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| Art |

Nancy Hill to Close Chartreuse Gallery on Grand Avenue in Downtown Phoenix

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Chartreuse gallery owner Nancy Hill announced plans to close her Grand Avenue art space in Bragg's Pie Factory after December 16's Third Friday art walk in downtown Phoenix.

Hill opened Chartreuse in September 2015, and has since shown works by more than 100 artists. Artists previously featured include Chip Thomas, Lauren Strohacker and Kendra Sollars, Fred Tieken, and Thuong Nguyen, to name a few. It’s the third gallery she’s operated in Phoenix, but the others closed due to commercial redevelopment.

Hill also owns and operates the letterpress Hazel & Violet at Bragg’s, which is home to several other art spaces and small businesses that contribute to the Grand Avenue arts district's vibrancy. 

The Grand Avenue arts district is concentrated along Grand Avenue, from Seventh Avenue to 19th Avenue, between Van Buren Street and McDowell Road. “It’s one of the oldest historic commercial districts with the most infrastructure left in it,” says Bragg's owner Beatrice Moore, who owns several other properties in the area with partner and fellow artist Tony Zahn.

Despite that, Hill says her reason for closing Chartreuse is pretty simple. It’s negative cash flow.

“My letterpress business can, for the most part, support itself," she says, "but I really could not generate the money necessary in the gallery to cover expenses." 

It's possible that Hill will relocate Hazel & Violet, now situated in the back of Bragg's, to a streetfront space in the same building if the artist now using it for a studio decides to move. The space is actually a bit larger than her current Hazel & Violet site, and it has air-conditioning. If that happens, Hill says she'll probably designate wall space for small-scale exhibitions of her own or others' work.

Regardless, she has no plans to close Hazel & Violet.

The final exhibition at Chartreuse will feature artwork by Bill Dambrova, whose Goat Heart Studio is also located inside Bragg’s. In 2014, Dambrova received an artist grant from Contemporary Forum, a prestigious support organization for the Phoenix Art Museum. More recently, his studio’s wickedly creative bathroom earned a New Times Best of Phoenix award.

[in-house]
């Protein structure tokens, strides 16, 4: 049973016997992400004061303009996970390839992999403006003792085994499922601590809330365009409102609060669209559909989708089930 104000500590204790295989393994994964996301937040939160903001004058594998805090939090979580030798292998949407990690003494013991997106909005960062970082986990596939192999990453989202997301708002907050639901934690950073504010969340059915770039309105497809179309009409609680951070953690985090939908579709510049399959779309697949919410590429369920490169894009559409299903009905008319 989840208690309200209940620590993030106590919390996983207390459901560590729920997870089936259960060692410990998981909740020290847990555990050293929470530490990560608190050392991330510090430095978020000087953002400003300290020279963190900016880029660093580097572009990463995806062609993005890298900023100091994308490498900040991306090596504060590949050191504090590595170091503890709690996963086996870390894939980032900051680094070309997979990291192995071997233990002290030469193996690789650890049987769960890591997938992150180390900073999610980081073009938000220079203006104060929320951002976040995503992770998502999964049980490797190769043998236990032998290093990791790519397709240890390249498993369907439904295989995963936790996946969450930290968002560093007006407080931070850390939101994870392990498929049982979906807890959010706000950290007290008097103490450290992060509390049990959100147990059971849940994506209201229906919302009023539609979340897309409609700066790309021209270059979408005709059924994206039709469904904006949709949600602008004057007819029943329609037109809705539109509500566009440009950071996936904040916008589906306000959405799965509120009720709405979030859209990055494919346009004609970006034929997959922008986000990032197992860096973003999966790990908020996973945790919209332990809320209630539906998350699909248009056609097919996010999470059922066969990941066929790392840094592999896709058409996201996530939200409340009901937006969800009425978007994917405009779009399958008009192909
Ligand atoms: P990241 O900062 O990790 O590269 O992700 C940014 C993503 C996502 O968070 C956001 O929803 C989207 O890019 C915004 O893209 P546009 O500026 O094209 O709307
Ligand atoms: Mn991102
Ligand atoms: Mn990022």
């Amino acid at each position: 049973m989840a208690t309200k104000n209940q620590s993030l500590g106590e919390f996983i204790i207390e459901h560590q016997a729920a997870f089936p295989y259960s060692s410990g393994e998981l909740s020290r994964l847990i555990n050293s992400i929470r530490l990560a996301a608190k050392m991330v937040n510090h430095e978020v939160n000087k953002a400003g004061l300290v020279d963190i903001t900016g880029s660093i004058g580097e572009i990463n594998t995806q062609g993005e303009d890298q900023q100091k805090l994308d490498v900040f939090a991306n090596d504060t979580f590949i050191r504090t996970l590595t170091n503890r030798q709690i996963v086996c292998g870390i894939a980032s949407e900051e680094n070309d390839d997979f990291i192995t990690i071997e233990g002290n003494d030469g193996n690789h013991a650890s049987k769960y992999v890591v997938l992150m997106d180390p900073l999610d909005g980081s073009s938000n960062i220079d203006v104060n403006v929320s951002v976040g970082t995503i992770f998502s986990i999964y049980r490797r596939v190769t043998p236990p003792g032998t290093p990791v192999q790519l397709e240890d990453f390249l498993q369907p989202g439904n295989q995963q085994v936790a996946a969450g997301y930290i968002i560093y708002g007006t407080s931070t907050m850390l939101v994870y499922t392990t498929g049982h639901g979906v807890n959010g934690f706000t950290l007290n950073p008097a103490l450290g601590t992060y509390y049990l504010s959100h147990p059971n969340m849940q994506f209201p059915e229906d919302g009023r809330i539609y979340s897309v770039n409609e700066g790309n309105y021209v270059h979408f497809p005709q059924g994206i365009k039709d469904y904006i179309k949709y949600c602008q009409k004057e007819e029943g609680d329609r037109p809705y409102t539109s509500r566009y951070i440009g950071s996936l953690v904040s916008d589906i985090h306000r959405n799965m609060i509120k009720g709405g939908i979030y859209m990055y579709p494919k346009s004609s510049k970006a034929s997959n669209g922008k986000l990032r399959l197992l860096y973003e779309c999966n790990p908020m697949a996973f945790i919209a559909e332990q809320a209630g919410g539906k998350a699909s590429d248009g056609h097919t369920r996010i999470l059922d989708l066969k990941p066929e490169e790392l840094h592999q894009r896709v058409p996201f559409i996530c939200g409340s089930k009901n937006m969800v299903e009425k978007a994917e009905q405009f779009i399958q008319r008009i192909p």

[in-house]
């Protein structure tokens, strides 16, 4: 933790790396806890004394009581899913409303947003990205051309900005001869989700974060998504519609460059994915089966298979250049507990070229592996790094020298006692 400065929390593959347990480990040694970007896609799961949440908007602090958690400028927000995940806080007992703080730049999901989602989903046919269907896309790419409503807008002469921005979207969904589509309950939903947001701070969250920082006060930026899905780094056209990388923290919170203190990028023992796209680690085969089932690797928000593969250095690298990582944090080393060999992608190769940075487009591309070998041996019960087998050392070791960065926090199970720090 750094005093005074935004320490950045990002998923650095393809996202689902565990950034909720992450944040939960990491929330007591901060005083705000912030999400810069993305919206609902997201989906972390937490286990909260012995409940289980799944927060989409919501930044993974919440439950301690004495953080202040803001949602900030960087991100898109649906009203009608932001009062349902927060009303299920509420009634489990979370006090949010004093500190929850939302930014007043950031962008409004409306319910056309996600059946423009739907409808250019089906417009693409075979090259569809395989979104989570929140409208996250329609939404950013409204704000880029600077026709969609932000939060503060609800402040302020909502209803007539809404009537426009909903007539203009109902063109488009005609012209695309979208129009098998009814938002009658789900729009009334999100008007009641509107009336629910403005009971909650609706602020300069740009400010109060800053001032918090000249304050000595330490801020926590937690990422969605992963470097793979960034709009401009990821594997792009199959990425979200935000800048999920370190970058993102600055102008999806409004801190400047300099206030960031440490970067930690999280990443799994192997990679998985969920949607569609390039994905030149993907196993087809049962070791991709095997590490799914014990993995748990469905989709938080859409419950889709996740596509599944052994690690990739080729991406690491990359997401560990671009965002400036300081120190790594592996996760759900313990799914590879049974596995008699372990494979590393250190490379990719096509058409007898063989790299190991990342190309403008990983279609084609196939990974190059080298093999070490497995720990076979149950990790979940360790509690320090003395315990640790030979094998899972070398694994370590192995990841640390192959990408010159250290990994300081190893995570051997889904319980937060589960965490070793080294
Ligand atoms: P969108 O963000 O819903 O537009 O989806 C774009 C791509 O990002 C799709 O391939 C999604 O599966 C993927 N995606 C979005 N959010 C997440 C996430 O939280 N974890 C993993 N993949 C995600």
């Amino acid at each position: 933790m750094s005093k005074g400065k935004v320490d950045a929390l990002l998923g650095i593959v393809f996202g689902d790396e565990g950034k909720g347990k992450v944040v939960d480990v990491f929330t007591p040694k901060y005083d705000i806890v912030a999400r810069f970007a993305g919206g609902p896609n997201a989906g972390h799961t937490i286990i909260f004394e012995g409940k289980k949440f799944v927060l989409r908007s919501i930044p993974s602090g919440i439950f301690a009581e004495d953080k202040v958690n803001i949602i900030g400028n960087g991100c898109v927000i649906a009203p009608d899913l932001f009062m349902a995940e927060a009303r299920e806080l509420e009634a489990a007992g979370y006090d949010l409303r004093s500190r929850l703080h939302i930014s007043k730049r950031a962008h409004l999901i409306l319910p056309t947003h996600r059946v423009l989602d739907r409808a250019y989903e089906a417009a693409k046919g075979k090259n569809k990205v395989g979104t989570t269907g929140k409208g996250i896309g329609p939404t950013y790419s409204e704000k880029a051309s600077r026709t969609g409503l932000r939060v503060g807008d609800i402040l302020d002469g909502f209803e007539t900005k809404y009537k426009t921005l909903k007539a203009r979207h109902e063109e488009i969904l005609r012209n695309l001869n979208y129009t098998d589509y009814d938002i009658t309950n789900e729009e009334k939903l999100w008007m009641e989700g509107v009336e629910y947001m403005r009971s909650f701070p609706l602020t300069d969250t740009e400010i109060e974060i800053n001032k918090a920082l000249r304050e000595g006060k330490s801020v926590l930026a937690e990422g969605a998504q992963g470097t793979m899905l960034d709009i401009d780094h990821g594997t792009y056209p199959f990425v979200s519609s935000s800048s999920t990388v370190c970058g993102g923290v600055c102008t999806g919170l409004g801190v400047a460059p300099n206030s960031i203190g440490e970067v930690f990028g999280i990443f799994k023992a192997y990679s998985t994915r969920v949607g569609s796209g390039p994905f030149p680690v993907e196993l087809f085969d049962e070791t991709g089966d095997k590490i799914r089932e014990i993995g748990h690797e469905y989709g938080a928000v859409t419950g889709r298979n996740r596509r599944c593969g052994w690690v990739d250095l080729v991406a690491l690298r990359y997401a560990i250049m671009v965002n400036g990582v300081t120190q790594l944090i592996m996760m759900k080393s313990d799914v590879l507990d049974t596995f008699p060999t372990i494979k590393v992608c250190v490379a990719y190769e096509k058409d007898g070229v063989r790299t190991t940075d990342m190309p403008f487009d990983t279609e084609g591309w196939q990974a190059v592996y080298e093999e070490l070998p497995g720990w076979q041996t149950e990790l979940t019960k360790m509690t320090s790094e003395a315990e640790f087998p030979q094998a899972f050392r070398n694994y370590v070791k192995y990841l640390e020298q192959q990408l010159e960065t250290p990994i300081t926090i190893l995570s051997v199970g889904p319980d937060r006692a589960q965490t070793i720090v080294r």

Before Hill opened Chartreuse, the space was home to Moore’s Frontal Lobe Community Space and Gallery. Moore closed Frontal Lobe in August 2015 so she’d have more time for organizing her own art studio and promoting historic preservation in the Grand Avenue arts district.  

Moore and Hill co-founded a group called Grand Avenue Arts & Preservation, where Moore serves as the director, and Hill as the assistant director. Its goals include promoting adaptive reuse, historic preservation, and neighborhood sustainability. 

Now Moore, who has the Chartreuse gallery space listed on Craigslist, is looking for a new tenant. “I’m hoping for something art-related that’s open a lot,” Moore says. “I really want someone who will activate the space.”

Chartreuse closing is just the latest in a series of changes along this section of Grand Avenue, where a long-running music and art venue called the Trunk Space closed in May, with owners citing increased rent as their reason for shuttering. Now, the Trunk Space has relocated to Grace Lutheran Church in downtown Phoenix. 

Several businesses have opened or relocated to Grand Avenue – including Palabras, Tuft & NeedleUnexpected Art Gallery, Barrio Café Gran Reserva, and Grand ArtHaus.

And more change is coming, says Moore, who adds that attending the free Grand Avenue Festival on Saturday, November 12, is a good way to get a feel for everything taking place there – and to see Laura Spalding Best's exhibition “Inferior Mirage” at Chartreuse.

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